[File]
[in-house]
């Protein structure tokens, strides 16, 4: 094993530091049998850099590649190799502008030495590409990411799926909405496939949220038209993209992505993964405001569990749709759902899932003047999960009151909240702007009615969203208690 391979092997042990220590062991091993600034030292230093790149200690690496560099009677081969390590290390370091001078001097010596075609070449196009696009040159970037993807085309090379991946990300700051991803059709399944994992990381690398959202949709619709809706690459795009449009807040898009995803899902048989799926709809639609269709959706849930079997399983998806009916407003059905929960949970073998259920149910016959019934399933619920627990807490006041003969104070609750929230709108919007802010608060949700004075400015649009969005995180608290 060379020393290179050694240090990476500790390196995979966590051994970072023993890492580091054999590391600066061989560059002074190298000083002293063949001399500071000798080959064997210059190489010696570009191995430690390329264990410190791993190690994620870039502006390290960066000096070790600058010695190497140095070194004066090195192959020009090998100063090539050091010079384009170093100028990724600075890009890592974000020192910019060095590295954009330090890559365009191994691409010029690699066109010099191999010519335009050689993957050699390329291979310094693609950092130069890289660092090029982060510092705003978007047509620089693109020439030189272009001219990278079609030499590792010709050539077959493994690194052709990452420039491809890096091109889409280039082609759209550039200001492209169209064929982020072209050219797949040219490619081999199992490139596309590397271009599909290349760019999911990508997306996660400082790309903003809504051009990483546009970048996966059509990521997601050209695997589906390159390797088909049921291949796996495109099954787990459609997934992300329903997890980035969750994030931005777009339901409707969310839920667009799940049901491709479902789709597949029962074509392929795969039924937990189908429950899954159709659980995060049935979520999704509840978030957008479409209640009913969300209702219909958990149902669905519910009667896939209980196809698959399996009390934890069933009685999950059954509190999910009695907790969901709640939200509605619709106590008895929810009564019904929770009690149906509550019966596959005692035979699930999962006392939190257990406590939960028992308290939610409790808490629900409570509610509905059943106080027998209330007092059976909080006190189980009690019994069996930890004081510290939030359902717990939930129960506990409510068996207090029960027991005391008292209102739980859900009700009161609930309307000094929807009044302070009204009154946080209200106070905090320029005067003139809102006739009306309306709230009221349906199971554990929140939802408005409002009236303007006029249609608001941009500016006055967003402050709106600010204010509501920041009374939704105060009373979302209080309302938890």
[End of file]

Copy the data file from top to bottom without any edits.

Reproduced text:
[in-house]
């Protein structure tokens, strides 16, 4: 094993530091049998850099590649190799502008030495590409990411799926909405496939949220038209993209992505993964405001569990749709759902899932003047999960009151909240702007009615969203208690 391979092997042990220590062991091993600034030292230093790149200690690496560099009677081969390590290390370091001078001097010596075609070449196009696009040159970037993807085309090379991946990300700051991803059709399944994992990381690398959202949709619709809706690459795009449009807040898009995803899902048989799926709809639609269709959706849930079997399983998806009916407003059905929960949970073998259920149910016959019934399933619920627990807490006041003969104070609750929230709108919007802010608060949700004075400015649009969005995180608290 060379020393290179050694240090990476500790390196995979966590051994970072023993890492580091054999590391600066061989560059002074190298000083002293063949001399500071000798080959064997210059190489010696570009191995430690390329264990410190791993190690994620870039502006390290960066000096070790600058010695190497140095070194004066090195192959020009090998100063090539050091010079384009170093100028990724600075890009890592974000020192910019060095590295954009330090890559365009191994691409010029690699066109010099191999010519335009050689993957050699390329291979310094693609950092130069890289660092090029982060510092705003978007047509620089693109020439030189272009001219990278079609030499590792010709050539077959493994690194052709990452420039491809890096091109889409280039082609759209550039200001492209169209064929982020072209050219797949040219490619081999199992490139596309590397271009599909290349760019999911990508997306996660400082790309903003809504051009990483546009970048996966059509990521997601050209695997589906390159390797088909049921291949796996495109099954787990459609997934992300329903997890980035969750994030931005777009339901409707969310839920667009799940049901491709479902789709597949029962074509392929795969039924937990189908429950899954159709659980995060049935979520999704509840978030957008479409209640009913969300209702219909958990149902669905519910009667896939209980196809698959399996009390934890069933009685999950059954509190999910009695907790969901709640939200509605619709106590008895929810009564019904929770009690149906509550019966596959005692035979699930999962006392939190257990406590939960028992308290939610409790808490629900409570509610509905059943106080027998209330007092059976909080006190189980009690019994069996930890004081510290939030359902717990939930129960506990409510068996207090029960027991005391008292209102739980859900009700009161609930309307000094929807009044302070009204009154946080209200106070905090320029005067003139809102006739009306309306709230009221349906199971554990929140939802408005409002009236303007006029249609608001941009500016006055967003402050709106600010204010509501920041009374939704105060009373979302209080309302938890």